Hi Sara. That is very kind and considerate of you for asking how to help your friend. He is fortunate to have you.
I'd like to seek advice regarding things I may be able to say and coping mechanisms I may be able to suggest to bring him up a little when he's feeling his lowest.
Not knowing all about your friend, I will share what helps me when I feel that way. I appreciate when my loved ones let me dictate the energy of our interactions. Being a quiet, introverted type, I like quiet meaningful conversations. I like to share what is on my mind and for my listening ally to just "attend" to me - acknowledge what I say without judgement. I also appreciate them reminding me about the good parts of my life - without making me feel guilty, like I "should" be feeling happy and not sad. I also like it when they remind me of my strengths - the parts about me that I cherish the most. Because when I'm down, I forget about those parts. All I can see are the sad emotions and state of despair.
Sometimes an invitation/encouragement to go for a simple walk helps a lot. It gets me out of that state and gets me re-focussed on the beautiful parts of this world.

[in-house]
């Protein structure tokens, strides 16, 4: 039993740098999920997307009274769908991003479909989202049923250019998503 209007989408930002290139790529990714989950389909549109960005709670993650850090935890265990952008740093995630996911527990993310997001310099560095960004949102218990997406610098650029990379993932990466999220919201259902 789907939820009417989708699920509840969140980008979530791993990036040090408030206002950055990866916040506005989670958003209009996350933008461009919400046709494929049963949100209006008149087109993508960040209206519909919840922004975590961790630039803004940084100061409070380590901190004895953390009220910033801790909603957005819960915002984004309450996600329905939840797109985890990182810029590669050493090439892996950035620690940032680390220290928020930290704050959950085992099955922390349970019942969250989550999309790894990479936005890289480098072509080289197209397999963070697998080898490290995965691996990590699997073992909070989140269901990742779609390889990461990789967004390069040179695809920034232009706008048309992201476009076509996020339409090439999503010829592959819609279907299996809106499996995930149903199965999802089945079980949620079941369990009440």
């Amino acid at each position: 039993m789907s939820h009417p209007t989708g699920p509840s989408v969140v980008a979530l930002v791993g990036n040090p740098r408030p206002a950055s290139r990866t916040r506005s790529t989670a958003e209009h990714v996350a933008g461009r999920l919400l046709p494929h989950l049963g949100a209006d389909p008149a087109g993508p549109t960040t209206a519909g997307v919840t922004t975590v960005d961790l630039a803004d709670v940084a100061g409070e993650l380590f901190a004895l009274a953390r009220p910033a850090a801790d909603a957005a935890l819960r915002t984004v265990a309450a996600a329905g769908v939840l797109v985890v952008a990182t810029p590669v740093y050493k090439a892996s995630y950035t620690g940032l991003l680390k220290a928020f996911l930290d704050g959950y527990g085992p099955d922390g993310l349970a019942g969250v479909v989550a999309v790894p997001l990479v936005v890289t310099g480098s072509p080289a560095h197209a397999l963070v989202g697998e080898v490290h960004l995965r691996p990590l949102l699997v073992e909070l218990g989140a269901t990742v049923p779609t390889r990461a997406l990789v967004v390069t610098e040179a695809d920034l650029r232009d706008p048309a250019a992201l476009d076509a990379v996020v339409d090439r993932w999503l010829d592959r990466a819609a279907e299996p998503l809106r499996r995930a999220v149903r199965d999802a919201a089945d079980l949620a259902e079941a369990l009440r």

A lot of patience is helpful too. That can be hard sometimes, as a caregiver, because it might be hard for the listener to understand why or how a depressed/suicidal person keeps looping back into their low moods. So not casting up how I was feeling good last week, what's wrong with me, why did I suddenly plummet - that kind of talk, although well intended, will just make me feel shittier about myself and guilty.
And remember self care for you too. Supporting a person who tends to slump into low moods can be tiring and taxing to you too. Remember all you can do is show unconditional support and love, but ultimately it is the other person's responsibility to make changes. We all need a hand up and out of the pit of despair and depression - but we got to do the climbing ourselves.
I hope your friend finds a way to see the light in life and to feel your support.